In the case of peaches and nectarines, the available genetic biodiversity allowed for the development of new varieties that allow progress in the form of new business opportunities [1
]. In the last decade, new varieties emerged that ripen earlier and are more resistant and productive. In Spain, the implementation of these varieties and the increase in cultivation area led to increases in production to a maximum of 1,800,000 tons in 2017 [2
]. However, this increase in production was not accompanied by an increase in consumption due to, among other factors, the lack of organoleptic quality of these new varieties [3
In Spain, this decoupling between production and the demand for peaches and nectarines resulted in a crisis in the production sector in 2017. One of the options for improving this sector is to implement actions aimed at increasing consumption, such as (1) implementing “super sweet” varieties with a minimum soluble solid content of 11 °Brix, since sweetness is generally the main parameter that defines the acceptance of the product by the consumer [1
], and (2) offering the consumer mature fruits for consumption in the supermarket line, marketed as “ready to eat” [6
One of the main destinations of peaches and nectarines produced in Spain is countries in northern Europe. Some supermarket chains in these countries are interested in distributing “ready-to-buy” (firmness between 26.7 and 35.6 Newtons, N) fruits from their logistics centers such that, after receiving them in the store and a short shelf-life period in the supermarket, the fruits reach the level of firmness corresponding to the state “ready to eat” (between 8.9 and 13.3 N) [1
], i.e., they intend to differentiate themselves by offering the consumer a fruit with high organoleptic quality directly in the line of supermarkets, forcing producers to ensure the product arrives in conditions of adequate maturity for consumption [7
Peaches and nectarines ripen and then deteriorate rapidly at room temperature. Therefore, cold storage, control atmospheres, or ethylene management are used to slow down these processes. The optimum temperature range for the storage of peaches and nectarines is 0–3 °C [4
]. If the fruits are intended to be “ready to eat”, they are not stored for long periods of times at low temperatures and, therefore, there is a decreased risk of cold damage, such as “wooliness”, a disorder characterized by a low juice content in fruits [8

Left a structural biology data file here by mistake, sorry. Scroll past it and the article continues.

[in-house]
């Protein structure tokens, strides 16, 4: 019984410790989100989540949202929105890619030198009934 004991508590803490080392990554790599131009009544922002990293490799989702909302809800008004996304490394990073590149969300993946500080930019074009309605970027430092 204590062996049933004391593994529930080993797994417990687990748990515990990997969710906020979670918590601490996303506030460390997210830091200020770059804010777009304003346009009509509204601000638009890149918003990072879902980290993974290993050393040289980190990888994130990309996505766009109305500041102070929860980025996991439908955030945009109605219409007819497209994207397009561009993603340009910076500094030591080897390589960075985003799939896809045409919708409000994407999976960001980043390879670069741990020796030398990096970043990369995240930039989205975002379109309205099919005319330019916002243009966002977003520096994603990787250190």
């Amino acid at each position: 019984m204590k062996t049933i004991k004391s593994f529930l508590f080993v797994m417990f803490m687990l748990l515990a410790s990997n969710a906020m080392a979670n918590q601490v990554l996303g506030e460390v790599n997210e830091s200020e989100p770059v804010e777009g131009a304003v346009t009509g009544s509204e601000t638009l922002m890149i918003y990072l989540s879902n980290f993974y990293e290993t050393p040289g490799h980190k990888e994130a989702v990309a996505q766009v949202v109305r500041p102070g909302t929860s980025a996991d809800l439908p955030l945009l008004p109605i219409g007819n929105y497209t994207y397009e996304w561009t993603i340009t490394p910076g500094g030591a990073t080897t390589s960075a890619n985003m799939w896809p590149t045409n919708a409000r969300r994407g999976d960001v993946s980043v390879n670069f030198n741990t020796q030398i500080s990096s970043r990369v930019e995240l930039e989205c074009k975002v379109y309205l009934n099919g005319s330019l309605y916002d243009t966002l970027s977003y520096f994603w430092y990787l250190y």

]. In these fruits, it is generally necessary to apply pre-ripening protocols which increase the organoleptic quality by making the fruits juicier and more aromatic [10
]. These protocols use different time and temperature combinations that are validated for traditional varieties, but which show deficiencies with new varieties, resulting in less juicy fruits and fruits with gummy textures [3
During normal ripening, the flesh firmness decreases and the respiration, ethylene emission, and pectolytic enzyme activity increase. Polygalacturonase activity increases and pectin esterase activity decreases along with an increase in water-soluble pectin; these changes coincide with the greatest loss of flesh firmness and with an increase in extractable juice content [11
]. The firmness of the equatorial zone of peaches and nectarines is a good indicator of ripening. The standardized Magness–Taylor’s test (MT) is routinely used by companies to identify “ready-to-eat” batches [13
]; this test is carried out using a standard cylindrical probe with convex tip, where the maximum force necessary to press the probes into the pulp of the fruit (after removing the skin) at a known depth and speed is recorded as the MT force (FMT
). However, it is noted that the categorization of the lots according to their firmness is not sufficient to adequately identify ripe fruits, that is, those that are soft and juicy among other descriptors [4
], as demanded by the consumers of the commercial category “ready to eat”. However, for the determination of juiciness, there is no procedure generally accepted by the stakeholders in the logistic chain. Although several research works were carried out with the objective of specifying instrumental procedures for the estimation of juiciness, including mechanical [8
], spectroscopic [17
], and sensory [4
] approaches, none are developed to date that sufficiently address the requirements of the industry.
The objective of this work is to study instrumental procedures, based on optical and mechanical properties, for the objective evaluation of juiciness in new varieties of peaches and nectarines subjected to different postharvest treatments aimed at obtaining “ready-to-eat” fruits. The aim is to define protocols for easy implementation in the different scenarios of the value chain and the establishment of thresholds for the classification of “ready-to-eat” fruits of high commercial value.
2. Materials and Methods
Peaches and nectarines (Prunus persica
L. Batsch) of white and yellow pulp (Table 1